Amid budget constraints and continued pressure to reform public education, Oregon Trail School District in Oregon has launched their own charter school, taking advantage of federal charter school grants worth up to half a million dollars to create a rare hybrid: the district-initiated charter school, writes Nicole Dungca at The Oregonian.
So far, two Clackamas County districts have taken the innovative step of looking to access the extra funds and flexibility that the state’s charter laws can provide.
“Budgets are tight right now,” said Debbie Johnson, the Oregon Trail School District’s director of teaching and learning.
“This gives us a revenue source where we can make and create those innovative school options for our families.”
In the state of Oregon, charters make up almost ten percent of public schools.
Traditionally, there’s a struggle between school boards and charter organizations – and these difficulties can be so deep that in some cities, such as Chicago, New York City and Los Angeles, the Bill & Melinda Gates Foundation have had to pour millions into promoting formal district-charter compacts to encourage collaboration.
But now, districts, like those in Oregon, are finding the federal startup funds that come with a charter can be a life-saver.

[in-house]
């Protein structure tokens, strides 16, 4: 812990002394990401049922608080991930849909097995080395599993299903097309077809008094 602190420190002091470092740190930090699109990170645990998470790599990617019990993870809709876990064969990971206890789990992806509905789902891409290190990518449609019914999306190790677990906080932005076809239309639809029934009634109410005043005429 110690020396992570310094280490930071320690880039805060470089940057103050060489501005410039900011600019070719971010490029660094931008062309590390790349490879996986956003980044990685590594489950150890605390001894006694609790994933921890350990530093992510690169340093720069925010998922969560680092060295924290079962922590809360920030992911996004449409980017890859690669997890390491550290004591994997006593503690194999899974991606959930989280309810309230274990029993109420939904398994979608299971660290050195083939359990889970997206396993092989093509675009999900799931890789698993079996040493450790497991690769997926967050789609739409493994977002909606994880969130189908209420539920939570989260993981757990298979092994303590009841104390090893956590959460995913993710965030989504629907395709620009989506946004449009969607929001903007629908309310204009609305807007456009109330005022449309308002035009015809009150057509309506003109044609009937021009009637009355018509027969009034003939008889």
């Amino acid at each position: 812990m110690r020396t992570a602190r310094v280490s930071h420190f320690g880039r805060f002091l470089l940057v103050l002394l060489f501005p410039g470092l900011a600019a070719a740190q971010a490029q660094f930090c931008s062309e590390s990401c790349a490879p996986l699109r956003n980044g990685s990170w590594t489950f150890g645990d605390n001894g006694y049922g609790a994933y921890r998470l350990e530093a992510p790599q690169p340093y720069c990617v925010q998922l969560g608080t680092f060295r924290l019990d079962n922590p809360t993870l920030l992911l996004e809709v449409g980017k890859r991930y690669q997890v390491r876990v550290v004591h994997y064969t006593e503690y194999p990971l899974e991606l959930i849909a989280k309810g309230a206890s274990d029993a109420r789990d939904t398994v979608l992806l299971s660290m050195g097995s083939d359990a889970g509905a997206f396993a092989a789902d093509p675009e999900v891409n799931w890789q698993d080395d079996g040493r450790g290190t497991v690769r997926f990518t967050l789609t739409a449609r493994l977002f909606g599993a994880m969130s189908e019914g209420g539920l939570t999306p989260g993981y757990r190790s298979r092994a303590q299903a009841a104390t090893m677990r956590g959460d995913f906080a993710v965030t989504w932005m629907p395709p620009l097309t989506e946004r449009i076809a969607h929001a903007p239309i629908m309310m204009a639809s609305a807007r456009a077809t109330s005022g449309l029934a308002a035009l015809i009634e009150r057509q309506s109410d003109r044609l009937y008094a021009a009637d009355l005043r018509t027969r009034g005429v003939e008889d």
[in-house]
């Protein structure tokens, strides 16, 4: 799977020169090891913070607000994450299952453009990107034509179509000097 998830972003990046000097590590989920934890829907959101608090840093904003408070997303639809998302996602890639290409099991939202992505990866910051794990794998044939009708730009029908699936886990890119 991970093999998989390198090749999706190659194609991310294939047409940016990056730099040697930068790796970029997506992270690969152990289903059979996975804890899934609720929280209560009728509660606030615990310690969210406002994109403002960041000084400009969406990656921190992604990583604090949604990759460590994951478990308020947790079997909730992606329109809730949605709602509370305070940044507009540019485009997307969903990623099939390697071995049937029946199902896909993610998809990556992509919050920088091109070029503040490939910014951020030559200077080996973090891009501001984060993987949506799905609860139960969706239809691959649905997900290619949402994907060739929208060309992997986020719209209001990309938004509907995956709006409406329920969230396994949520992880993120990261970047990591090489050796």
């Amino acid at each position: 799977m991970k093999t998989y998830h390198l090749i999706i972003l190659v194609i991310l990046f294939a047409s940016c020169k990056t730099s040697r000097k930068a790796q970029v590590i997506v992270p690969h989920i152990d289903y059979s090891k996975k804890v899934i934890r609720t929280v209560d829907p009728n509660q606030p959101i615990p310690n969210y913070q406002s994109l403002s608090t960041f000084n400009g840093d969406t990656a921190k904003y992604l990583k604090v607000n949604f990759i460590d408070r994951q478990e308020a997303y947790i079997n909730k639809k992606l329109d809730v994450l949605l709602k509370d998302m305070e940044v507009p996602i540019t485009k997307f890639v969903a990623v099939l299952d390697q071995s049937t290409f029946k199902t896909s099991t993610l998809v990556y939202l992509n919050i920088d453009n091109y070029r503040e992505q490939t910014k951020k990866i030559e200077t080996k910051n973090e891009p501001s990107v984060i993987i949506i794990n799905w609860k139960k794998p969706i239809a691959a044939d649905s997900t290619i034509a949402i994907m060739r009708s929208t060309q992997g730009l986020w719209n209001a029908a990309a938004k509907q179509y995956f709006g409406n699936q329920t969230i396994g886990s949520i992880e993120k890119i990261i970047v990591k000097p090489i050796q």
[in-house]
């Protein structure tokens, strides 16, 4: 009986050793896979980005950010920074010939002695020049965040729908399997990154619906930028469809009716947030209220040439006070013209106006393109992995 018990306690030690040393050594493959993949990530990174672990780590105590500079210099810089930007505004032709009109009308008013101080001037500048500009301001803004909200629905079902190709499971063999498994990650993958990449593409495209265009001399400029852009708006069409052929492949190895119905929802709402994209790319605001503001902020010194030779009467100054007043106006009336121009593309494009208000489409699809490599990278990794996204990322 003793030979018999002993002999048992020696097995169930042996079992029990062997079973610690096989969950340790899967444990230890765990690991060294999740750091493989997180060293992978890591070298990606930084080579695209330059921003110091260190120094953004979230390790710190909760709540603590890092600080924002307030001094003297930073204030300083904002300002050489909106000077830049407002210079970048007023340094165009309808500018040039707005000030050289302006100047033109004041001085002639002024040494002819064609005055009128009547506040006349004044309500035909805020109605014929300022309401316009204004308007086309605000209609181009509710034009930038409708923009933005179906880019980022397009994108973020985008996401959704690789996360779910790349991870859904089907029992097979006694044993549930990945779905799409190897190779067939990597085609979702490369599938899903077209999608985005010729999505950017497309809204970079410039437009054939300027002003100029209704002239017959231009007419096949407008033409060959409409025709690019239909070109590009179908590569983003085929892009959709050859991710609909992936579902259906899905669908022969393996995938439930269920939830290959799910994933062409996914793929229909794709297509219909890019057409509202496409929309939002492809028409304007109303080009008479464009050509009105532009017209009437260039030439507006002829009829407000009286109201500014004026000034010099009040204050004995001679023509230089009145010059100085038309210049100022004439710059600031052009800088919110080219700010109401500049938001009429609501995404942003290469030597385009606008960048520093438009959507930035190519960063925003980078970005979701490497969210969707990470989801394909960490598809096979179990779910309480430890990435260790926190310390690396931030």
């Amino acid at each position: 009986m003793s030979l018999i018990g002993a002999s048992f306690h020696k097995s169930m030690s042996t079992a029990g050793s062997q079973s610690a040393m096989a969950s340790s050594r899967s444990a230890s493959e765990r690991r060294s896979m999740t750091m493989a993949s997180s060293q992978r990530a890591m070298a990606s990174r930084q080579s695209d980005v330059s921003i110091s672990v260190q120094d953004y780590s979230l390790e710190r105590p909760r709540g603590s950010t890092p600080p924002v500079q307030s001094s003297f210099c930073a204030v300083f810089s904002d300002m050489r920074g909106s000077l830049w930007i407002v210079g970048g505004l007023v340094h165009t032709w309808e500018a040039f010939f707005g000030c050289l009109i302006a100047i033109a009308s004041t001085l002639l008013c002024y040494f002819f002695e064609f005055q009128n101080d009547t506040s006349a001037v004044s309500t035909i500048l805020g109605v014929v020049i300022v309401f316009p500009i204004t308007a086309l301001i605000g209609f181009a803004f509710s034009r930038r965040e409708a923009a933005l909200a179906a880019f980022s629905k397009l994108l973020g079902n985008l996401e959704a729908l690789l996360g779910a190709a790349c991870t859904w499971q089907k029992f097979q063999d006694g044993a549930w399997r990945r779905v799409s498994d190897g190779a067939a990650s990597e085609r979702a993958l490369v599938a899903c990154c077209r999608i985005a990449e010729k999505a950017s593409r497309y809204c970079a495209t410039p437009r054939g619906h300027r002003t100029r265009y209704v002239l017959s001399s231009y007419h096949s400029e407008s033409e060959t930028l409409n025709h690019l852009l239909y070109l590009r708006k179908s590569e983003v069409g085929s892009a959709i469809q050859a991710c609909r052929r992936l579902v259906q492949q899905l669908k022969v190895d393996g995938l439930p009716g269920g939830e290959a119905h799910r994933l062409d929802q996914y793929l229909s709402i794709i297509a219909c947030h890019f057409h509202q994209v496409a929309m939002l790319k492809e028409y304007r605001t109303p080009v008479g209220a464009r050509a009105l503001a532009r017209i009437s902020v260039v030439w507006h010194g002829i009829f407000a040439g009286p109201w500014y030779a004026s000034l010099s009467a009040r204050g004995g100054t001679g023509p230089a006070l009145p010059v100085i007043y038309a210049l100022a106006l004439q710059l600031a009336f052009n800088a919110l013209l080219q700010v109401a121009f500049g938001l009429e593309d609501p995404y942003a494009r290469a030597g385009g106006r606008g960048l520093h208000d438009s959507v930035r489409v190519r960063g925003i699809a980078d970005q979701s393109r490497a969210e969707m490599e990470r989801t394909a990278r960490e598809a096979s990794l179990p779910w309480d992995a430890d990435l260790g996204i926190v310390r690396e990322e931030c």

Dungca cites the case of the rural Elkton School District, which recently stayed afloat amid declining enrollment and stagnant state funding after converting its K-12 school to charter status to capture the federal grants.
Advocates of the initiative say districts offer management experience, which helps avoid the logistics that trip up some newcomers – such as in the case of Portland’s REAL Prep Charter Academy, whose leaders failed to have a complete curriculum and classrooms ready for the school year, leading Portland schools officials to pull its funding.
But critics say that charter schools should be more independent and districts shouldn’t use the grants to just simply cash-in and start programs instead of truly autonomous schools.
Todd Zeibarth, a vice president at the National Alliance for Public Charter Schools, said:
“On the one hand, it’s good that school districts can see charters as one tool to improve education.
“But I think there is some concern about district-initiated charters just in terms of, ‘How independent are these schools that they’re creating?’”